At first glance, the world of dating apps feels as boring and trite as say, the questions Hinge asks you when you join: “Do you like getting caught in the rain?”. Tinder, Grindr and Bumble still dominate the market, no new groundbreaking technology has shaken up the way we meet people (still waiting on my VR girlfriend) and – apart from a few unique gimmicks, like making you try to pick one song that entirely summarises your character (Raya) – the biggest apps out there are still pretty similar to one another.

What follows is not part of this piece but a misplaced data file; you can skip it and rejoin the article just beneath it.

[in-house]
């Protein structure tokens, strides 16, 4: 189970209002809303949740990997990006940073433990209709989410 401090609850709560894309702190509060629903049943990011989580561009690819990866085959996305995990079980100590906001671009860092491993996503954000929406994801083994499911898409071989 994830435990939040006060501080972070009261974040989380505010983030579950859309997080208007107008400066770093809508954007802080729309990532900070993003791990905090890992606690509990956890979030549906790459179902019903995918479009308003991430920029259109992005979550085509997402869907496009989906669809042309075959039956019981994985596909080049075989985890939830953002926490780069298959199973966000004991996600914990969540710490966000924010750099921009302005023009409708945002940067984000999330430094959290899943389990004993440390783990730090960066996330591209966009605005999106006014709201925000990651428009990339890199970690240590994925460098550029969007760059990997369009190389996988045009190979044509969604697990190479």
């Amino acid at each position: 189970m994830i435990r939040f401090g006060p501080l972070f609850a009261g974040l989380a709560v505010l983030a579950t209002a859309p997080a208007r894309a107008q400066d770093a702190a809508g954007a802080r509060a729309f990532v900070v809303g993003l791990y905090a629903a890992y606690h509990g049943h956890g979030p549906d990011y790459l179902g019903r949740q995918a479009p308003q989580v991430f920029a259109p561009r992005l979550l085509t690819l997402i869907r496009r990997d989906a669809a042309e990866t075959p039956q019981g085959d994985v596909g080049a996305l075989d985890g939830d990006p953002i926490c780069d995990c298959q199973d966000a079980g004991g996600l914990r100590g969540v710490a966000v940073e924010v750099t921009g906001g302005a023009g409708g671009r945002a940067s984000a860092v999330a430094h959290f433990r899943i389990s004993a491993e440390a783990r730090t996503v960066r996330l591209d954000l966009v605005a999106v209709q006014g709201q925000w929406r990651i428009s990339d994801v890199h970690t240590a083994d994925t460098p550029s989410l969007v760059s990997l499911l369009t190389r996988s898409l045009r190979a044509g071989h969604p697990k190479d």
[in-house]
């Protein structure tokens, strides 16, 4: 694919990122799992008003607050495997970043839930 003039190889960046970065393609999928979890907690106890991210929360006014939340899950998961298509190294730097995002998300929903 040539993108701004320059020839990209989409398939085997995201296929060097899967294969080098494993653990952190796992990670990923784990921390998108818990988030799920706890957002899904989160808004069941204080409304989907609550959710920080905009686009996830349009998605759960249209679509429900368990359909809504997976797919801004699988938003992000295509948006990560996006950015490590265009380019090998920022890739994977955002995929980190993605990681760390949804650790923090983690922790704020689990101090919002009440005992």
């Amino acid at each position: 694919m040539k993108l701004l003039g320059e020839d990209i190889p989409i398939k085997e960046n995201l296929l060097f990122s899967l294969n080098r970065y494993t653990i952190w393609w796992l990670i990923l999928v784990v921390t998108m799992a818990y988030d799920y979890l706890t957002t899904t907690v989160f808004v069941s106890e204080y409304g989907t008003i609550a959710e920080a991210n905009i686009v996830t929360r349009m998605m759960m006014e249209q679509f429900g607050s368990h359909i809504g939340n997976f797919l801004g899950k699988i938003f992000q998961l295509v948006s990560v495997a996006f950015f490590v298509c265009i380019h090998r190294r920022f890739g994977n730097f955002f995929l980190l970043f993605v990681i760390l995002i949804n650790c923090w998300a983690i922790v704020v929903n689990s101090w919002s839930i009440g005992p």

Over the years, some apps have admittedly tried to shake things up a bit, or cater to more specific audiences; my mum joined Tindog, an app for connecting dog owners – until someone asked her for nudes, J-Swipe sets up Jewish people while Muslima does the same for Muslims, and there have even been apps where you can conjure someone to give you a hug. On the one hand, it feels good that there’s an app for everything, but on the other, it feels weird that we’d still want this in a time when we’re talking more about romantic freedom and acceptance than ever before. As gender fluidity and sexual fluidity increase, do we need such specificity in our dating apps? Will the distinction between say Tinder and Grindr eventually disappear? And will we become less rigid in what we’re looking for all-round?